Pressure switches are designed to sense changes in pressure automatically and are commonly used in systems with pressurized liquids. Many pressure switches can be adjusted on-site, while others require factory-set and calibrated configurations. This makes them an essential tool for keeping pressure-sensitive systems running at optimal levels.
Learning how to adjust your pressure switch properly can take time and effort. In this article, we will cover the basics of pressure switch adjustment, including how to properly modify a pressure switch to ensure the safety of you and your switch. With this knowledge, you can ensure that your equipment runs properly and efficiently.
What is a Pressure Switch?
A pressure switch is a handy and straightforward electromechanical device. It is triggered by pressure to turn an electrical circuit on or off. The pressure point which activates the switch is referred to as its set point, and the pressure threshold which deactivates the switch is known as the cutout point. With these two pressure points, you can easily control the power flow of an electrical circuit.
A pressure switch comprises several components that work together to ensure reliable operation. These components include a diaphragm, adjustment spring, auto/off lever, electrical contacts, and terminals.
- The diaphragmacts as a pressure detection element and is designed to be made of a pliable, pressure-sensitive material. This durable material offers superior responsiveness and accuracy, ensuring an accurate and reliable pressure detection experience.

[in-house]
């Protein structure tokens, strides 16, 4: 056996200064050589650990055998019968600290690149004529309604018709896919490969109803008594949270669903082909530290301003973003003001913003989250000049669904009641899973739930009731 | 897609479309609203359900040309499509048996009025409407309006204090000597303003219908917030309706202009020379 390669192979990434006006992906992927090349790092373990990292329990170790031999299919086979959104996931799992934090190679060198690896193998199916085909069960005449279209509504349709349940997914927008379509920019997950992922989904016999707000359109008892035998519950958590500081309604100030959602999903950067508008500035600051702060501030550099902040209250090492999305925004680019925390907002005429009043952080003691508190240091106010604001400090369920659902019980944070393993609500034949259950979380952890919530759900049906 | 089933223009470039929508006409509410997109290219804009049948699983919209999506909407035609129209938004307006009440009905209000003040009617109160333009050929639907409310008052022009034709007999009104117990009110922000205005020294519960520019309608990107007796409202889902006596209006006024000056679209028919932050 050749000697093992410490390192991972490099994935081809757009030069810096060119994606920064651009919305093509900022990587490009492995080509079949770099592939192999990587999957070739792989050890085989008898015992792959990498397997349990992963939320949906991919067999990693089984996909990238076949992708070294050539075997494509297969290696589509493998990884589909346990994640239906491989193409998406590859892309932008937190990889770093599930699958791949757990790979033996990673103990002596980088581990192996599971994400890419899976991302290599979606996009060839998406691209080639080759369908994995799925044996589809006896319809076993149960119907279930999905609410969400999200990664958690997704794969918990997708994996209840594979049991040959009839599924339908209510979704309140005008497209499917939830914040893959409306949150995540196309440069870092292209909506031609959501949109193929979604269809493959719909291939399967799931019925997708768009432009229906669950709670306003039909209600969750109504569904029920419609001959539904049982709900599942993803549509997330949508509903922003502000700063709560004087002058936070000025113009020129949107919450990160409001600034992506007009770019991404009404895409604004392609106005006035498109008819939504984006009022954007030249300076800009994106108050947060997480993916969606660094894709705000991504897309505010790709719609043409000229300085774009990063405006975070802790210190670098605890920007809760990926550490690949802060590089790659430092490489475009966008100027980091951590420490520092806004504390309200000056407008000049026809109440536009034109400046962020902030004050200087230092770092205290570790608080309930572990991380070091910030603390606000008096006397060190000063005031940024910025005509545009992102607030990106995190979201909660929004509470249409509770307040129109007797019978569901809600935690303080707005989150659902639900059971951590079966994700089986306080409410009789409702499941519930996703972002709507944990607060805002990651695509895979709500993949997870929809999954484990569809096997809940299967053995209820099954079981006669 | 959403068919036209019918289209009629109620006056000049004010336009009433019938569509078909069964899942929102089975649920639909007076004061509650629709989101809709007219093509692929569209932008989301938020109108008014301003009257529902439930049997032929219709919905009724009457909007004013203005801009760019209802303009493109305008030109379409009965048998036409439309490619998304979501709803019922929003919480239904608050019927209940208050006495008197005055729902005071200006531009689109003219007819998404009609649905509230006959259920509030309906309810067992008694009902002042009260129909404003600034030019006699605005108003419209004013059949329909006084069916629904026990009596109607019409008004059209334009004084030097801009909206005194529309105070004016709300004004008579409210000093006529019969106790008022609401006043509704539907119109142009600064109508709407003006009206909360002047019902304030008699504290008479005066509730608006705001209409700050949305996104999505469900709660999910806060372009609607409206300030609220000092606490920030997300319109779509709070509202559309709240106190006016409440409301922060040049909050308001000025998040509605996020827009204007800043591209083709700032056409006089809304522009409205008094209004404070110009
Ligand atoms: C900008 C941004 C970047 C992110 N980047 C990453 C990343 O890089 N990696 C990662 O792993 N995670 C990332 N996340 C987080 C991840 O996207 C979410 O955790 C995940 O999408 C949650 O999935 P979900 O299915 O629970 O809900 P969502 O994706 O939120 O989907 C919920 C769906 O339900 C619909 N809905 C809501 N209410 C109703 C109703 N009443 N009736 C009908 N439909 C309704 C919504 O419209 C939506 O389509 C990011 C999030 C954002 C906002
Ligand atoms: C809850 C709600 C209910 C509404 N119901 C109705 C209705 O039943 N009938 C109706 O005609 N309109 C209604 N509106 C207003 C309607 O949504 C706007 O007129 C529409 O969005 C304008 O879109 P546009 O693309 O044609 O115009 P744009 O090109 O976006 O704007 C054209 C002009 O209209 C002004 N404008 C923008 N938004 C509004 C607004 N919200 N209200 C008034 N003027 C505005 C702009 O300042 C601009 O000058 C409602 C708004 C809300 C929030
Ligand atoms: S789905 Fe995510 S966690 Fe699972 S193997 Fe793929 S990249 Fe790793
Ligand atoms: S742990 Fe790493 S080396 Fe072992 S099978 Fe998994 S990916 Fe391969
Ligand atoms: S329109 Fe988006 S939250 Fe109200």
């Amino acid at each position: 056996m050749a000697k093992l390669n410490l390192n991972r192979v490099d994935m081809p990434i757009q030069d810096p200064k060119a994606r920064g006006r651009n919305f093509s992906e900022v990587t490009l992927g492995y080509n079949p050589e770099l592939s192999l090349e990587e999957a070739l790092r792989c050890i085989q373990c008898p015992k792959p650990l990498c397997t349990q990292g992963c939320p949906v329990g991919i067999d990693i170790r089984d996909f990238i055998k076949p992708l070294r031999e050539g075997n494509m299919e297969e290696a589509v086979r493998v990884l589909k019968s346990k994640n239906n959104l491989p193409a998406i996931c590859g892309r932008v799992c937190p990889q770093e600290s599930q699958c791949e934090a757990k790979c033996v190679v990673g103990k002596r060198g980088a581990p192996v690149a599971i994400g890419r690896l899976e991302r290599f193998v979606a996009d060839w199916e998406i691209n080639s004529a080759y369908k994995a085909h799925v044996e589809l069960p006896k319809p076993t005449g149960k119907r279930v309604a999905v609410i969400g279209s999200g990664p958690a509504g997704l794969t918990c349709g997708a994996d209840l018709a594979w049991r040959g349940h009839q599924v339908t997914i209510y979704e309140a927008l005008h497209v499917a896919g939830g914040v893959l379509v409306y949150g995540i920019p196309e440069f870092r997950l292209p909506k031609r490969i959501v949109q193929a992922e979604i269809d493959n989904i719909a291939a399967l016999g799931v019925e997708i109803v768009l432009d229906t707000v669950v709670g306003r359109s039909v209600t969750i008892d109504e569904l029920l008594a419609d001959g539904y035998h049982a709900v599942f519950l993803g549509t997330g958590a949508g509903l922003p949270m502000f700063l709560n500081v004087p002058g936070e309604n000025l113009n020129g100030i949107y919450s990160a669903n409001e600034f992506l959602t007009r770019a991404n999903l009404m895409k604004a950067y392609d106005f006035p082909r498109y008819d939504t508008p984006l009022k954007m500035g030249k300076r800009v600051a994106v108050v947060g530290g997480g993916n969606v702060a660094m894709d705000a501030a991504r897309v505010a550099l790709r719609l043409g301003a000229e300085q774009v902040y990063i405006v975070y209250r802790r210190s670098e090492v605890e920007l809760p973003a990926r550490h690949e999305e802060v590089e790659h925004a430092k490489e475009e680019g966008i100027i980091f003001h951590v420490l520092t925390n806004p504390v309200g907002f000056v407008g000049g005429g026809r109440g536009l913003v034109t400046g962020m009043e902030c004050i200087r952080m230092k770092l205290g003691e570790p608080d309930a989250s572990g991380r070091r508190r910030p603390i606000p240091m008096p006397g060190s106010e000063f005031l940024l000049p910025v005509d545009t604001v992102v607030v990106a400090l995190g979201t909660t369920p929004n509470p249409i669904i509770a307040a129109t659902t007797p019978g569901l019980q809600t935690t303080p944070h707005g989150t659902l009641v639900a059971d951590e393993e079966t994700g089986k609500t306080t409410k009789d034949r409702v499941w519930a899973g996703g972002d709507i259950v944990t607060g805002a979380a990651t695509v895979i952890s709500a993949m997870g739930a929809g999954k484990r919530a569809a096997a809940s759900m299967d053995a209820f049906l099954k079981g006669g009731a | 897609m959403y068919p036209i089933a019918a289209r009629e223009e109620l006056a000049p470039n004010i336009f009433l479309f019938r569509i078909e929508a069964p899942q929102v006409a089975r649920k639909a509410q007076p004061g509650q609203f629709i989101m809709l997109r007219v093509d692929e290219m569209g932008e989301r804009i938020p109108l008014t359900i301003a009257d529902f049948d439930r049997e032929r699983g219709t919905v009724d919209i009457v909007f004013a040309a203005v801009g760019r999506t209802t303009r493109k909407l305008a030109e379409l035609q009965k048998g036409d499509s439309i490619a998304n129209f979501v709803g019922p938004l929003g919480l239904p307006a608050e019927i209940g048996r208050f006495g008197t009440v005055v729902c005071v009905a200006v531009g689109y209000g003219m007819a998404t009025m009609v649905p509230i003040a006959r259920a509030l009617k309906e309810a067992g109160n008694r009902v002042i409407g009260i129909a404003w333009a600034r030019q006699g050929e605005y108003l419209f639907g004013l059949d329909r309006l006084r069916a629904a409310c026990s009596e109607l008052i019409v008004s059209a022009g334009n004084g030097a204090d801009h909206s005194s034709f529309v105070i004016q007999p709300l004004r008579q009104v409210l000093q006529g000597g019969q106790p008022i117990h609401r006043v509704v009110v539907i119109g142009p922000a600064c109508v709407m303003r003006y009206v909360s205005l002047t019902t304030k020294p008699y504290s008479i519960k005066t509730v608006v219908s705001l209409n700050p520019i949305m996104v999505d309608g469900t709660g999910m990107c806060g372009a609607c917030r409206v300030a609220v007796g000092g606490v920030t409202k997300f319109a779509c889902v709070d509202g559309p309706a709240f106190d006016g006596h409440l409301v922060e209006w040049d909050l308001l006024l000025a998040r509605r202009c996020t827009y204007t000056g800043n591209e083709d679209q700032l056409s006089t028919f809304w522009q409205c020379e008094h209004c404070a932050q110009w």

- An adjustment springto differ the set or cutout points. Some switches have separate springs for controlling the set and cutout points.
- An AUTO/OFF leverto spark off the transfer or to manually flip it off. This lever helps deactivate the switch during installation or maintenance. Sometimes, it may be a knob instead of a lever, but the principle is the same.
- Electrical contactsthat permit modern-day from an outside energy supply to by skip thru them once they touch.
- Terminalsto attach the outside energy supply to the contacts.
There are 2 types of pressure switches: typically open (NO) and typically closed (NC). The open/closed nomenclature indicates the electrical contacts in the switch. In a NO switch, the connections remain open when the pressure is within the acceptable range and close when the pressure exceeds or falls below the allowable range. On the other hand, the NC switch functions the opposite; its contacts remain closed when the pressure is within the acceptable range and open when it exceeds or falls below the acceptable range.